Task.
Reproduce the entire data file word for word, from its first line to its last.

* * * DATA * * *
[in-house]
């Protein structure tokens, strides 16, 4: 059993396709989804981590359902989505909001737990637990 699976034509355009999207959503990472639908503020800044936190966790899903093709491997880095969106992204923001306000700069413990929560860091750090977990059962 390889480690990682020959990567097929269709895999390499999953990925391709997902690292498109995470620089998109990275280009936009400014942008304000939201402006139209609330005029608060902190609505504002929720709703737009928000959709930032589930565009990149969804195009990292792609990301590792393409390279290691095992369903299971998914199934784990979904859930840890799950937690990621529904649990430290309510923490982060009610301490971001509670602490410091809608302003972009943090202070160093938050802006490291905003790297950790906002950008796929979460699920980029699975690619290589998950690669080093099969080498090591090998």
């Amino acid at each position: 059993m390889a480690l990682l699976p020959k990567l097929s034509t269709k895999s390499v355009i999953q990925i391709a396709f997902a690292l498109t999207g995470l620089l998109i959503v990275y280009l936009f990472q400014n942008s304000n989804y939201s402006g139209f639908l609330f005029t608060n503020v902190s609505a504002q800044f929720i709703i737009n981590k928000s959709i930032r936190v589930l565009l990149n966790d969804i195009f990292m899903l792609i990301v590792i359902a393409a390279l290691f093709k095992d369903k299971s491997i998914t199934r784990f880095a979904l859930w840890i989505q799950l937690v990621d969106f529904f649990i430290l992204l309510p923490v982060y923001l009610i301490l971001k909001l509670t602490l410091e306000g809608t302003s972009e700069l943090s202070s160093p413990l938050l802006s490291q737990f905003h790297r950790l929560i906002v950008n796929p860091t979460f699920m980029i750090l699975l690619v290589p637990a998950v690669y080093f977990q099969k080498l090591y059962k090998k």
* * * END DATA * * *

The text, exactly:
[in-house]
């Protein structure tokens, strides 16, 4: 059993396709989804981590359902989505909001737990637990 699976034509355009999207959503990472639908503020800044936190966790899903093709491997880095969106992204923001306000700069413990929560860091750090977990059962 390889480690990682020959990567097929269709895999390499999953990925391709997902690292498109995470620089998109990275280009936009400014942008304000939201402006139209609330005029608060902190609505504002929720709703737009928000959709930032589930565009990149969804195009990292792609990301590792393409390279290691095992369903299971998914199934784990979904859930840890799950937690990621529904649990430290309510923490982060009610301490971001509670602490410091809608302003972009943090202070160093938050802006490291905003790297950790906002950008796929979460699920980029699975690619290589998950690669080093099969080498090591090998």
């Amino acid at each position: 059993m390889a480690l990682l699976p020959k990567l097929s034509t269709k895999s390499v355009i999953q990925i391709a396709f997902a690292l498109t999207g995470l620089l998109i959503v990275y280009l936009f990472q400014n942008s304000n989804y939201s402006g139209f639908l609330f005029t608060n503020v902190s609505a504002q800044f929720i709703i737009n981590k928000s959709i930032r936190v589930l565009l990149n966790d969804i195009f990292m899903l792609i990301v590792i359902a393409a390279l290691f093709k095992d369903k299971s491997i998914t199934r784990f880095a979904l859930w840890i989505q799950l937690v990621d969106f529904f649990i430290l992204l309510p923490v982060y923001l009610i301490l971001k909001l509670t602490l410091e306000g809608t302003s972009e700069l943090s202070s160093p413990l938050l802006s490291q737990f905003h790297r950790l929560i906002v950008n796929p860091t979460f699920m980029i750090l699975l690619v290589p637990a998950v690669y080093f977990q099969k080498l090591y059962k090998k």